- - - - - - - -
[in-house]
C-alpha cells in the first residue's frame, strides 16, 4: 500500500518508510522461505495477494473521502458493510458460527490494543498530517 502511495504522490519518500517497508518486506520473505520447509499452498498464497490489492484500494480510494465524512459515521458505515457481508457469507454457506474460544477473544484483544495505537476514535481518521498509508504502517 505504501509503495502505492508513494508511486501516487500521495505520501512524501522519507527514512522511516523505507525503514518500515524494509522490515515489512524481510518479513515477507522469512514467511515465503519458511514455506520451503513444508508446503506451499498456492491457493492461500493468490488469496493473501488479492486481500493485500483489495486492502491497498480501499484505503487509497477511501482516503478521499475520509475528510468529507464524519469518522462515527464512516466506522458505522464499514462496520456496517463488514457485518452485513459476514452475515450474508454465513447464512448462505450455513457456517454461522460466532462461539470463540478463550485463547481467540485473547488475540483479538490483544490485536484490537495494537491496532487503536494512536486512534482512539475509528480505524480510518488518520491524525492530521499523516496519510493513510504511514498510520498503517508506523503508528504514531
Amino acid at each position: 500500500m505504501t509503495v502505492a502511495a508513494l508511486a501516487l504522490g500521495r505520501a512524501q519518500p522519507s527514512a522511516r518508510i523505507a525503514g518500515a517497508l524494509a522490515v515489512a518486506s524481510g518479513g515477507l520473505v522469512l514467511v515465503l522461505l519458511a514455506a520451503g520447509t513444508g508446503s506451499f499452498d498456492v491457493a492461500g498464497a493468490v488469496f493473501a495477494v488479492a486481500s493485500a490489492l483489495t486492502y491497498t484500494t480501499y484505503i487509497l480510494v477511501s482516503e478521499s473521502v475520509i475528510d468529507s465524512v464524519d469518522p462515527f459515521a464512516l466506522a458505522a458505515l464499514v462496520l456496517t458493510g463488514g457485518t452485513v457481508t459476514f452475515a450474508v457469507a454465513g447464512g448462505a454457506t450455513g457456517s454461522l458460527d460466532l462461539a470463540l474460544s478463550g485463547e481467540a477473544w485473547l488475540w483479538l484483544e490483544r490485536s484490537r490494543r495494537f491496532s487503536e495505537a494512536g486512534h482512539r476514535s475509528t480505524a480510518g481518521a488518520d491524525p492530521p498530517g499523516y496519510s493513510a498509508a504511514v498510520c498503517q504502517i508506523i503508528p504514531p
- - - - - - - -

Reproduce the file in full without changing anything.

[in-house]
C-alpha cells in the first residue's frame, strides 16, 4: 500500500518508510522461505495477494473521502458493510458460527490494543498530517 502511495504522490519518500517497508518486506520473505520447509499452498498464497490489492484500494480510494465524512459515521458505515457481508457469507454457506474460544477473544484483544495505537476514535481518521498509508504502517 505504501509503495502505492508513494508511486501516487500521495505520501512524501522519507527514512522511516523505507525503514518500515524494509522490515515489512524481510518479513515477507522469512514467511515465503519458511514455506520451503513444508508446503506451499498456492491457493492461500493468490488469496493473501488479492486481500493485500483489495486492502491497498480501499484505503487509497477511501482516503478521499475520509475528510468529507464524519469518522462515527464512516466506522458505522464499514462496520456496517463488514457485518452485513459476514452475515450474508454465513447464512448462505450455513457456517454461522460466532462461539470463540478463550485463547481467540485473547488475540483479538490483544490485536484490537495494537491496532487503536494512536486512534482512539475509528480505524480510518488518520491524525492530521499523516496519510493513510504511514498510520498503517508506523503508528504514531
Amino acid at each position: 500500500m505504501t509503495v502505492a502511495a508513494l508511486a501516487l504522490g500521495r505520501a512524501q519518500p522519507s527514512a522511516r518508510i523505507a525503514g518500515a517497508l524494509a522490515v515489512a518486506s524481510g518479513g515477507l520473505v522469512l514467511v515465503l522461505l519458511a514455506a520451503g520447509t513444508g508446503s506451499f499452498d498456492v491457493a492461500g498464497a493468490v488469496f493473501a495477494v488479492a486481500s493485500a490489492l483489495t486492502y491497498t484500494t480501499y484505503i487509497l480510494v477511501s482516503e478521499s473521502v475520509i475528510d468529507s465524512v464524519d469518522p462515527f459515521a464512516l466506522a458505522a458505515l464499514v462496520l456496517t458493510g463488514g457485518t452485513v457481508t459476514f452475515a450474508v457469507a454465513g447464512g448462505a454457506t450455513g457456517s454461522l458460527d460466532l462461539a470463540l474460544s478463550g485463547e481467540a477473544w485473547l488475540w483479538l484483544e490483544r490485536s484490537r490494543r495494537f491496532s487503536e495505537a494512536g486512534h482512539r476514535s475509528t480505524a480510518g481518521a488518520d491524525p492530521p498530517g499523516y496519510s493513510a498509508a504511514v498510520c498503517q504502517i508506523i503508528p504514531p